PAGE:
December 18, 2012
Floor Statements

Mr. SCOTT of Virginia: Mr. Speaker, the Katie Sepich Enhanced DNA Collection Act of 2012, or Katie's Law, has laudable goals of helping to prevent violent crime, exonerating the innocent, giving our police access to cutting-edge forensic techniques, reducing the cost of criminal investigations, and giving victims of violent crime and their families the answers and closure they deserve. All of this can result from the enhanced DNA collection provided for in this bill.

I voted for Katie's Law last Congress, and the goals of Katie's Law are goals that I wholeheartedly support, but unfortunately, right now is not the time to pass the law. This bill would enable the Attorney General to provide grant money to States if they implement a process for DNA testing upon arrest and preservation of the DNA profile.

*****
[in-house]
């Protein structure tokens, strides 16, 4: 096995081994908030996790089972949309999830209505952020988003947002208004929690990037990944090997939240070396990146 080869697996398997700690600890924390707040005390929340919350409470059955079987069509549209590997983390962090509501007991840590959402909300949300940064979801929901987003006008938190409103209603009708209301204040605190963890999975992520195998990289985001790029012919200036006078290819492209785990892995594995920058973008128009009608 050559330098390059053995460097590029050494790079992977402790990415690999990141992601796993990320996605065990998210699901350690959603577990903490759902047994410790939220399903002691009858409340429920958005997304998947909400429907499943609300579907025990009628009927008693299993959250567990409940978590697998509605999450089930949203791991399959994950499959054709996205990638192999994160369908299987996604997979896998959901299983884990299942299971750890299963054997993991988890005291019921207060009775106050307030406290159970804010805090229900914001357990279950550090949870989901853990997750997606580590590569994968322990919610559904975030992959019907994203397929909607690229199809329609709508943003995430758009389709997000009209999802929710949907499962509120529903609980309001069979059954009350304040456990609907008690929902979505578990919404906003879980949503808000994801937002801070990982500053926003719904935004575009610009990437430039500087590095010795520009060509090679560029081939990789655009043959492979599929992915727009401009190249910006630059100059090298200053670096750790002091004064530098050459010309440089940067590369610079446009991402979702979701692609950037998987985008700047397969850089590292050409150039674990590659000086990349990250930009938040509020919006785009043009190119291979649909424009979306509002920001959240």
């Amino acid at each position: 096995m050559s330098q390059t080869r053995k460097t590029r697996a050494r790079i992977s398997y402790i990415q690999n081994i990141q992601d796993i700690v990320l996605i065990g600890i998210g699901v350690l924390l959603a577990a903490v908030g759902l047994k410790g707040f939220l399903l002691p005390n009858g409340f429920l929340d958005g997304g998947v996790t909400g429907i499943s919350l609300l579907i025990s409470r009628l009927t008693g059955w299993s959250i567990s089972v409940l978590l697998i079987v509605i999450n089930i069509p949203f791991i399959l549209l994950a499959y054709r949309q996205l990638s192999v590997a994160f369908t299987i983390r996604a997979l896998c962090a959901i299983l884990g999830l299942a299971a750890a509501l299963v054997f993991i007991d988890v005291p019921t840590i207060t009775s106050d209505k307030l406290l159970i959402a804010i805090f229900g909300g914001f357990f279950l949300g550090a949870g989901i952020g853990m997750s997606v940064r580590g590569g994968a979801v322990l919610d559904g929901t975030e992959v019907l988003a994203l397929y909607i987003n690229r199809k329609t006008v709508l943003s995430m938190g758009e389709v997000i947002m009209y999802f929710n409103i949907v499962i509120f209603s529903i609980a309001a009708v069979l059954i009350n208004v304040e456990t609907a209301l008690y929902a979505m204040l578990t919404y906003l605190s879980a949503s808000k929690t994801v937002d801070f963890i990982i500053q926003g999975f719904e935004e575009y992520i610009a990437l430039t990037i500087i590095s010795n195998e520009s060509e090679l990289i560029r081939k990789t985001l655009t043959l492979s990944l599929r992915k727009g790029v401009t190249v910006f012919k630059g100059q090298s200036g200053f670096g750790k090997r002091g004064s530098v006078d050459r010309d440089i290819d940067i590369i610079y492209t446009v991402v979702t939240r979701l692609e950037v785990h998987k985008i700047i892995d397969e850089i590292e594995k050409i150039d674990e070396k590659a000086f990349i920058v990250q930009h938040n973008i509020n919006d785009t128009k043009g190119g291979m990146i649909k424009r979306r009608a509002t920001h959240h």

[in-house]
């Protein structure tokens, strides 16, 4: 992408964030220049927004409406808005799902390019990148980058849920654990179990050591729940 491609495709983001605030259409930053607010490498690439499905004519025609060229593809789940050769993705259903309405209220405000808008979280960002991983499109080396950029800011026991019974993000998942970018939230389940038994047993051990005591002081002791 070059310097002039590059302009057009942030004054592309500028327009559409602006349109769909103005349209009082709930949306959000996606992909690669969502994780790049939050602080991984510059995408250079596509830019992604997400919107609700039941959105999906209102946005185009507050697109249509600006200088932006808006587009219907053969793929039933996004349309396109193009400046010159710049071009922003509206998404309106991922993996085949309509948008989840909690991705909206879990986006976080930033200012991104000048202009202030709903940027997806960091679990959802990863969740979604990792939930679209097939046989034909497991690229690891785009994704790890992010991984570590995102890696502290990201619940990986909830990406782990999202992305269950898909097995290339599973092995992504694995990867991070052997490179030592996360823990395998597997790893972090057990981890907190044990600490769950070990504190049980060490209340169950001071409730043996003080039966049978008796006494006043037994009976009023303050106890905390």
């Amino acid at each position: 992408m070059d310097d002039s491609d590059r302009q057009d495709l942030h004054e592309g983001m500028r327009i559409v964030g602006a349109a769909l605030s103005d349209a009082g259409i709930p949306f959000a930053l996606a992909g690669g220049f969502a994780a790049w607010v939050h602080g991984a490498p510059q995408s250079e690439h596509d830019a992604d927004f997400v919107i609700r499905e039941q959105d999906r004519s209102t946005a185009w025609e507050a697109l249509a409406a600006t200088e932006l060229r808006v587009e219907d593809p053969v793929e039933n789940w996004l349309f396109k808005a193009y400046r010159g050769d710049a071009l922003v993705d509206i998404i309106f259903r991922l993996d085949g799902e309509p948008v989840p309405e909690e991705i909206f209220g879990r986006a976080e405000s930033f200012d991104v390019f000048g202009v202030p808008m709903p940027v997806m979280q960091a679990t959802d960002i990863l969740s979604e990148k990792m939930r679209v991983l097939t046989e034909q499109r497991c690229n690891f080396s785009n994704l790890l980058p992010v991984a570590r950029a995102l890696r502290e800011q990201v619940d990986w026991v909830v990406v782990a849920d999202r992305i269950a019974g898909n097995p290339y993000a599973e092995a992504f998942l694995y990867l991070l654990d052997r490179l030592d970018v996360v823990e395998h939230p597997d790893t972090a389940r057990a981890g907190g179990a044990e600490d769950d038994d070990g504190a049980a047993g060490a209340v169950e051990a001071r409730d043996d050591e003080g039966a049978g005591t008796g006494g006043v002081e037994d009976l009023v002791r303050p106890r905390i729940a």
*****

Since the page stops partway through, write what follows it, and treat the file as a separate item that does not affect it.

The last time I voted for the bill, or one similar to it, I viewed the collection of arrestee DNA as essentially the same from a constitutional point of view as the collection of fingerprints, which are collected and preserved in a database for arrestees, whether there is a conviction or not. Since then, however, serious questions have been raised about the constitutionality of arrestee DNA collection and the preservation of that information in a database where there has been no subsequent conviction.

These constitutional questions are currently before the Supreme Court in Maryland v. King. The Supreme Court granted certiorari in that case in November, and we're taking this bill up now before the Supreme Court has had a chance to hear the case and issue its decision. In just a couple of months, the Supreme Court will have decided the King case, and we'll know whether or not it's constitutional to preserve this data and how the States can collect it from people upon arrest and what to do with that information. With the decision at hand, we can then craft a program that encourages States to implement DNA collecting and testing systems that fully comply with whatever the Supreme Court rules in the King case.

Whereas I believe that the Supreme Court will find this proposed bill constitutional, it just makes sense that we wait until the decision is rendered before we pass the bill. For that reason, I will oppose the bill.